The Eco Hoppers have extensive dust control features (flex flaps, dust seals, dust control filters, air compressor and dust supression systems). They have multiple discharge options: to conveyor, to truck, via telescopic chute, through an ancillary material feeder. The Eco Hoppers also have multiple travel options: rail, static or pneumatic tyre-mounted, or powered and towable travel. Lastly, they have increased safety features (level detectors, strain gauges, structural design to withstand overload to top of skirt). Due to its flexible and eco-friendly design, the throughput of any terminal can be increased by adding one or more hoppers, thus ensuring that onward handling systems can accommodate the increased capacity.

SAMSON Eco Hoppers at the Port of Mombasa

Low environmental impact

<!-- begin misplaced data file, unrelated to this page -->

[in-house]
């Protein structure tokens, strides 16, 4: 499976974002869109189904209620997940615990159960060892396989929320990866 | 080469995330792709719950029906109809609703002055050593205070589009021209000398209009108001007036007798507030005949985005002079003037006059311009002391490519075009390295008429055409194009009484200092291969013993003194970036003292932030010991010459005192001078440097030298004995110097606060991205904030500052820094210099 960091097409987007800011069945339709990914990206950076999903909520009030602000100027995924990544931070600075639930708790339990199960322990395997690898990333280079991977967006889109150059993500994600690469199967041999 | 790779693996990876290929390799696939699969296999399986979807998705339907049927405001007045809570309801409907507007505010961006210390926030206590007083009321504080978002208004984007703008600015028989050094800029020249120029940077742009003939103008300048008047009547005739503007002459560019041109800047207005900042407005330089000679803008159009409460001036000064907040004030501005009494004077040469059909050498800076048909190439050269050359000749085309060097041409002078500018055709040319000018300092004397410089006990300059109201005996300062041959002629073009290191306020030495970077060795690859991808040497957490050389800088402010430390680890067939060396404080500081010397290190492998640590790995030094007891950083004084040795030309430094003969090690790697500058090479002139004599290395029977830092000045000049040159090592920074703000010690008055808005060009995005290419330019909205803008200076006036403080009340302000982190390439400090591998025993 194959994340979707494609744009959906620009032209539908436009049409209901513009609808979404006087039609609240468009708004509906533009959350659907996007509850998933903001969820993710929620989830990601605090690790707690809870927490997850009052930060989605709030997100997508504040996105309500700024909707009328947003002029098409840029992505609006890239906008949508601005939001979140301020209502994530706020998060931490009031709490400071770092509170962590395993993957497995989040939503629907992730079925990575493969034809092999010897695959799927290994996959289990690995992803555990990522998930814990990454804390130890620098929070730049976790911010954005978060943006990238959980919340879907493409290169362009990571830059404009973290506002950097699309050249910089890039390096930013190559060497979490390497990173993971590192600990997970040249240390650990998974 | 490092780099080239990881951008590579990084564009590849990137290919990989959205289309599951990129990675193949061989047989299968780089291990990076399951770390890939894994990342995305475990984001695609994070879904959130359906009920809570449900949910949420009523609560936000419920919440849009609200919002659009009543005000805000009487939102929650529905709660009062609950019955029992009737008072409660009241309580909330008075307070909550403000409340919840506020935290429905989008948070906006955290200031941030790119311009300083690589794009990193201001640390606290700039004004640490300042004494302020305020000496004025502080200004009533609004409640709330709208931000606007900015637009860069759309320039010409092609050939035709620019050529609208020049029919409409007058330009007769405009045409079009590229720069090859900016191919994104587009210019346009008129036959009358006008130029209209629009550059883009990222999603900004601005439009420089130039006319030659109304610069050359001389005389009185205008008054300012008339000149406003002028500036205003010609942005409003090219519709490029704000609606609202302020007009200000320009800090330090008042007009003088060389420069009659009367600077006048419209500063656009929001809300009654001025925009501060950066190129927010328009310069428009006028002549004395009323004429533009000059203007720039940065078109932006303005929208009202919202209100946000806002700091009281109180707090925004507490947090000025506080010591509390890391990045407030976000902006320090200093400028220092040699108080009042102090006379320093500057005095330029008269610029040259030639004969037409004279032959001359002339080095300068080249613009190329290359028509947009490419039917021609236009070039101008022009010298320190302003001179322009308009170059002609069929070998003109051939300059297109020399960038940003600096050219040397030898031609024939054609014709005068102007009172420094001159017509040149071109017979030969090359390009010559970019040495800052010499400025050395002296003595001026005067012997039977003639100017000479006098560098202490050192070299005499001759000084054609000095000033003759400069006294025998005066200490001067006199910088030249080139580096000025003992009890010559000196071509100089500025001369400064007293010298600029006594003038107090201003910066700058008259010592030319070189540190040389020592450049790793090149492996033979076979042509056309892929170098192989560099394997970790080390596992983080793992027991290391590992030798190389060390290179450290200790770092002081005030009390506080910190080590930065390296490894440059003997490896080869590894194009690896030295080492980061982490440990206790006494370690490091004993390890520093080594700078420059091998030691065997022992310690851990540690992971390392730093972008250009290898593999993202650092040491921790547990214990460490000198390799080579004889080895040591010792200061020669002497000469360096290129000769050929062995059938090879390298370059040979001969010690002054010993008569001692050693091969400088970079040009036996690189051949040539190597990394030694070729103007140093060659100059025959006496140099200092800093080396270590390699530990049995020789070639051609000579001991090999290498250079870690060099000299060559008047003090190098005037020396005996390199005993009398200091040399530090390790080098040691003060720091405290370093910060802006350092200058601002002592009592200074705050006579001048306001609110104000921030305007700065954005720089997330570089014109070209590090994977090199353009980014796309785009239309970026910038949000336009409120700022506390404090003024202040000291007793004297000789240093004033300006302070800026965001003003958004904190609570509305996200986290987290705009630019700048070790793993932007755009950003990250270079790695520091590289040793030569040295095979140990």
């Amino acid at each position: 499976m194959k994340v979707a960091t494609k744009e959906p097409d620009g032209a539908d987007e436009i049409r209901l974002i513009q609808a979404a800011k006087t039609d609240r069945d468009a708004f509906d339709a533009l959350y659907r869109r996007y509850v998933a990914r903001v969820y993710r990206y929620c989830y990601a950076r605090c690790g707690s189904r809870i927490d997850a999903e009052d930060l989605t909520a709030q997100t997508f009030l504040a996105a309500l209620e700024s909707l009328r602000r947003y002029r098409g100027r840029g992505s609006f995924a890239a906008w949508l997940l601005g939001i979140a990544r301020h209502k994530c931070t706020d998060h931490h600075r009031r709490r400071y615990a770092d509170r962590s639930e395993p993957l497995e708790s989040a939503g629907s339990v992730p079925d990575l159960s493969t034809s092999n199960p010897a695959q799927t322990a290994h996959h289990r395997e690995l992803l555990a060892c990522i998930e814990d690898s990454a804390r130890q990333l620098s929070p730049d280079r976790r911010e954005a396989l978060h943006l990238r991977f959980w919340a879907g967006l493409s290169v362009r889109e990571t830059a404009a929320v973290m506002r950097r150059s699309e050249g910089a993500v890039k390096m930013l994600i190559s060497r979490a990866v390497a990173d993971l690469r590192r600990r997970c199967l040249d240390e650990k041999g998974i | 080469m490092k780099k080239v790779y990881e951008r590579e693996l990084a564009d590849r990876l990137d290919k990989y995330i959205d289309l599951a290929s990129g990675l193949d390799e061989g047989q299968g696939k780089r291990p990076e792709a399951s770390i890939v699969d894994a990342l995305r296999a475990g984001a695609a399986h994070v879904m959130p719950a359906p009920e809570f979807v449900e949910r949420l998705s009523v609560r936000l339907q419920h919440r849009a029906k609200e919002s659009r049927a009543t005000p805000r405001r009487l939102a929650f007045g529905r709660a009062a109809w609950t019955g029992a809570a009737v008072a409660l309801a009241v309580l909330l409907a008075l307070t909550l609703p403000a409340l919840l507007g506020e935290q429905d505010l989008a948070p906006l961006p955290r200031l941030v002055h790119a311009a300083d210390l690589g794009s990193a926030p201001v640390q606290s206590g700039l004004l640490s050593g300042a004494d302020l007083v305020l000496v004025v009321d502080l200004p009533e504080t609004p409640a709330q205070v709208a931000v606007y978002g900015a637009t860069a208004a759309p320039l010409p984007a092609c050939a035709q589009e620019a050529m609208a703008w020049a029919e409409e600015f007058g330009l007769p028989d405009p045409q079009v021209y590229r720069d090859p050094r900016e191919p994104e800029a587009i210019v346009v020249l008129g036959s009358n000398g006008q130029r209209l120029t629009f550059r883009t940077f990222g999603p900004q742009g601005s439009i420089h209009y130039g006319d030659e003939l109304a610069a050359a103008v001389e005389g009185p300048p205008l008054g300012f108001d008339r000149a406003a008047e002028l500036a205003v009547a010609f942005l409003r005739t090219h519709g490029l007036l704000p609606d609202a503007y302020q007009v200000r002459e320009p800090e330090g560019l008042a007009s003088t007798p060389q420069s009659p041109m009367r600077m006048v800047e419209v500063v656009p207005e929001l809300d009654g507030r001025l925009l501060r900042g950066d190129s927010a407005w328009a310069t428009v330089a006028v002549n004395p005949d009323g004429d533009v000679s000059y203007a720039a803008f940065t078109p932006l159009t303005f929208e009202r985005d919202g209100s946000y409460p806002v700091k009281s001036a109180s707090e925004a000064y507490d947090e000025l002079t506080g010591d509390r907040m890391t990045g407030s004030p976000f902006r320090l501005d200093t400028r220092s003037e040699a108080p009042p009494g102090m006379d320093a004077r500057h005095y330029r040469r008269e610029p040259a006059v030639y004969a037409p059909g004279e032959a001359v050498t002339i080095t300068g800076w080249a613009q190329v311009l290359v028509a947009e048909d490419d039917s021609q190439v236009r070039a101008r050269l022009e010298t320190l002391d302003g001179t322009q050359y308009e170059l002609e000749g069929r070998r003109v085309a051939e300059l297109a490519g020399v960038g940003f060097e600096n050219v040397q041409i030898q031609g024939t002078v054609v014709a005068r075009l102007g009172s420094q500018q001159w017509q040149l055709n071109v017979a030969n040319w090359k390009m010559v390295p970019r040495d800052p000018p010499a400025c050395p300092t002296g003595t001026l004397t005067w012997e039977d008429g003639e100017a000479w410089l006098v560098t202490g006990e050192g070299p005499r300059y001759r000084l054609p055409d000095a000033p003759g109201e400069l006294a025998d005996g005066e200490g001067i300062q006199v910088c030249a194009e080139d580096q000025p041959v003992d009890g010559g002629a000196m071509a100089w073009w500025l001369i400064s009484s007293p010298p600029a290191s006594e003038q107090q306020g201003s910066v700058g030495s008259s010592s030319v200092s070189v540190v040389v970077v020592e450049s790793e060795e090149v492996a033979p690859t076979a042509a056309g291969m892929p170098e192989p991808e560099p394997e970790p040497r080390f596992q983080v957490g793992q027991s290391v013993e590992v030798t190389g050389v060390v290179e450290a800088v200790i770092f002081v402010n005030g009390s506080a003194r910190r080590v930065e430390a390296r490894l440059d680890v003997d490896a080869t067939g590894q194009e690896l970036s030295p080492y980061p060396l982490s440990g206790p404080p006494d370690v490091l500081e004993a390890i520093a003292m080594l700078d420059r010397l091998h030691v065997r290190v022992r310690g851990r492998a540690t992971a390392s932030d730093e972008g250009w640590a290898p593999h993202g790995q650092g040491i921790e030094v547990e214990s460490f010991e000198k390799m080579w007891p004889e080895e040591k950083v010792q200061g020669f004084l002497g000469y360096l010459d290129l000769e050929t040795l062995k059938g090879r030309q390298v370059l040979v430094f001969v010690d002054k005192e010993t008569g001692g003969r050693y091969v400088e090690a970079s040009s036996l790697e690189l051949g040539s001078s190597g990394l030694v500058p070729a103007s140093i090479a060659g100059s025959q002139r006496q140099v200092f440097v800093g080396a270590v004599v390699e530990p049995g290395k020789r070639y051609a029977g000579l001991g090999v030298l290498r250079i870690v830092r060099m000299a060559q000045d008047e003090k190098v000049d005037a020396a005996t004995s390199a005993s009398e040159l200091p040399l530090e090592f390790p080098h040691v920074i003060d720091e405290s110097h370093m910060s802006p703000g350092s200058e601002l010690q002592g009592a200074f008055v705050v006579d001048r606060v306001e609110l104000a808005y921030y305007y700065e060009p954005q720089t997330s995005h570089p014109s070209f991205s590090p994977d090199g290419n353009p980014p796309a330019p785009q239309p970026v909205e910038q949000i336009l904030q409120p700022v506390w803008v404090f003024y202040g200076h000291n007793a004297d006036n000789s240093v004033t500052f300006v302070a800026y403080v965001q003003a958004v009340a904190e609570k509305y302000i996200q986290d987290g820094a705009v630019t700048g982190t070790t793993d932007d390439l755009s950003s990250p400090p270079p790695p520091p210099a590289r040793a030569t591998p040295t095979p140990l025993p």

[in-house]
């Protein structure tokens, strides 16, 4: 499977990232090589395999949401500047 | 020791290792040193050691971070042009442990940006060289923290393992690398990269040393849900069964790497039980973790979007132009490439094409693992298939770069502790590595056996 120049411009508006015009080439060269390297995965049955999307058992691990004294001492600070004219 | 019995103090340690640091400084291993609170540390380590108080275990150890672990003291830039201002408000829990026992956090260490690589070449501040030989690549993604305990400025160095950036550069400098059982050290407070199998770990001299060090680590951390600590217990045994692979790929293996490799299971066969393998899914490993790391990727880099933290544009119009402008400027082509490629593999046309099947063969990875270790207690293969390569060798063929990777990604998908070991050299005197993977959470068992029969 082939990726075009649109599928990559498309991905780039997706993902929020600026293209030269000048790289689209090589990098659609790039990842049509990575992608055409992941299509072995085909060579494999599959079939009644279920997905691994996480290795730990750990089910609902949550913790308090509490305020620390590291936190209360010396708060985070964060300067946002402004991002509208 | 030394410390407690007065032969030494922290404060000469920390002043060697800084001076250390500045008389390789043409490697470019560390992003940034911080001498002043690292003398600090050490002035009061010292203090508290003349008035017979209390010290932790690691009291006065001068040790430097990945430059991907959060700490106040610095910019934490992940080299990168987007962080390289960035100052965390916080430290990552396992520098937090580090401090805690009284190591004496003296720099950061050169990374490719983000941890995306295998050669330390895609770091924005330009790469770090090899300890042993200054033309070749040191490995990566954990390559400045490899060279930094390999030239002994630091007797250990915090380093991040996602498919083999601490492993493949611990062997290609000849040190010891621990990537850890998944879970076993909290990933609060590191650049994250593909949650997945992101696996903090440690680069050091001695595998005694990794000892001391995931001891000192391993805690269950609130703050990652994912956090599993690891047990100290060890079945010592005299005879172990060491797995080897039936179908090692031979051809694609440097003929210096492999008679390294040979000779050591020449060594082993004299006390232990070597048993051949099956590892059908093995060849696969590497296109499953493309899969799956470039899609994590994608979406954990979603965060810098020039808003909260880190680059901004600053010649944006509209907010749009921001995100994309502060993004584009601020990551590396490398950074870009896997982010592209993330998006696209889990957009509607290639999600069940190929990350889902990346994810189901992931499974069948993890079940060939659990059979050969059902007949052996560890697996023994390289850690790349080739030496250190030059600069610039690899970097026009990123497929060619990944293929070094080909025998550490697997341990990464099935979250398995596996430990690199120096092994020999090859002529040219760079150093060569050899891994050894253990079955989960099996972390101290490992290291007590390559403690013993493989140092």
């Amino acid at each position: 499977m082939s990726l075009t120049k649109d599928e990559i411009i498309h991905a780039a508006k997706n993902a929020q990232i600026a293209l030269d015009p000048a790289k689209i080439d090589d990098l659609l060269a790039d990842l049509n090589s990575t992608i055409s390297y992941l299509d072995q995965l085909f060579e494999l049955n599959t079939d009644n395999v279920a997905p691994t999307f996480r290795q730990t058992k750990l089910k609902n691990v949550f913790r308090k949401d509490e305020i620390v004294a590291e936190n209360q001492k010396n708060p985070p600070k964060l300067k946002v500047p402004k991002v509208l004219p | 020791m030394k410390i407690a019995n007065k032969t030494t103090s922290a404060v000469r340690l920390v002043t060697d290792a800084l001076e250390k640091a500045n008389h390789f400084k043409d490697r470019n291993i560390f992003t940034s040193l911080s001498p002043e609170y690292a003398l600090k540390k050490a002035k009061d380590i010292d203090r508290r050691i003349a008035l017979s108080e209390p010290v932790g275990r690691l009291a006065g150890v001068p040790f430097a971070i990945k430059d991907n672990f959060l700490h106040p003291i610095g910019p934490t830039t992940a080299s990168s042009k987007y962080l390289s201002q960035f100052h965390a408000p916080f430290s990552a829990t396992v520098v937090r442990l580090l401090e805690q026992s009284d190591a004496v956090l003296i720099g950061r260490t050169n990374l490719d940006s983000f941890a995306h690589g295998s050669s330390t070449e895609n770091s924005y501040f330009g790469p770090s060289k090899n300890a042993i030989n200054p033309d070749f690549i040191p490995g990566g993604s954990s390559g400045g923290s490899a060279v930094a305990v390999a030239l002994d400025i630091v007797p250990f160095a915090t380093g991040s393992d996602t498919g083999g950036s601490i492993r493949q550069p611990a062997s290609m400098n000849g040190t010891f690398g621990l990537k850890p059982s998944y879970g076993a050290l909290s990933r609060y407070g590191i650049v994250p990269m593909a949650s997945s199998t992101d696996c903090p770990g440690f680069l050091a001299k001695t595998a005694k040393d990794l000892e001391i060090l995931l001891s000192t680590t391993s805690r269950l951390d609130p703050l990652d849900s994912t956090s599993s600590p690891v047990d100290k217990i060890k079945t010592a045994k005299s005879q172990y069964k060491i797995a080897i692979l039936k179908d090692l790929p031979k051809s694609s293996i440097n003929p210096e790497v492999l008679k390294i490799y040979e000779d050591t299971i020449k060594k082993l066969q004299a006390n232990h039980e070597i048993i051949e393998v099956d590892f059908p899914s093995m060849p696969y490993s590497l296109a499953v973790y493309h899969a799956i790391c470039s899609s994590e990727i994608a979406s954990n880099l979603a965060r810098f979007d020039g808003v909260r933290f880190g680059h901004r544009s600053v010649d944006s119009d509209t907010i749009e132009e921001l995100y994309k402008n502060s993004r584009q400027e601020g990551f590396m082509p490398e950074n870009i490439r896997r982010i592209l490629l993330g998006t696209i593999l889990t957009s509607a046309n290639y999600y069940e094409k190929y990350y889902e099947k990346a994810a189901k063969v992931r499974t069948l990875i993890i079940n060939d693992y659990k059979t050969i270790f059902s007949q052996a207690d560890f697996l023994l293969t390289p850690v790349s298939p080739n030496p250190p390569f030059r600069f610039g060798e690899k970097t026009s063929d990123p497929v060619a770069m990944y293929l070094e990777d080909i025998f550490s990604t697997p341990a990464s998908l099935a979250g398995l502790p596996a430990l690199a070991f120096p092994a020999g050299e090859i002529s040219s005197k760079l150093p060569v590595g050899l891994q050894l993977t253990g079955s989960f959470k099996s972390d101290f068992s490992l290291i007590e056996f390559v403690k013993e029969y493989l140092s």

Many dry bulk commodities are prone to spillage and can generate dust pollution, posing issues for ports that will become more and more widespread due to ever tightening pollution guidelines, regulations and laws. This is of particular concern for low volume operators who work intermittently or seasonally and will not readily be able to invest in significant infrastructure like those operators and ports that have a constant throughput. Typical bulk cargoes in ports include coal and petcoke, clinker, biomass and mineral ores. Handling these cargoes can generate great quantities of dust. A reduction in the environmental impact when handling these cargoes can be achieved by implementing new and improved dust control filter systems for future machines, or converting existing ones. To extract the maximum use and longevity of current or near future machines, port operators rely heavily on state-of-the-art low environmental impact systems in their infrastructure investments. The ongoing worldwide plans of reducing pollution will see a decrease in flexibility and adaptability of many of the old machines currently used in ports and terminals.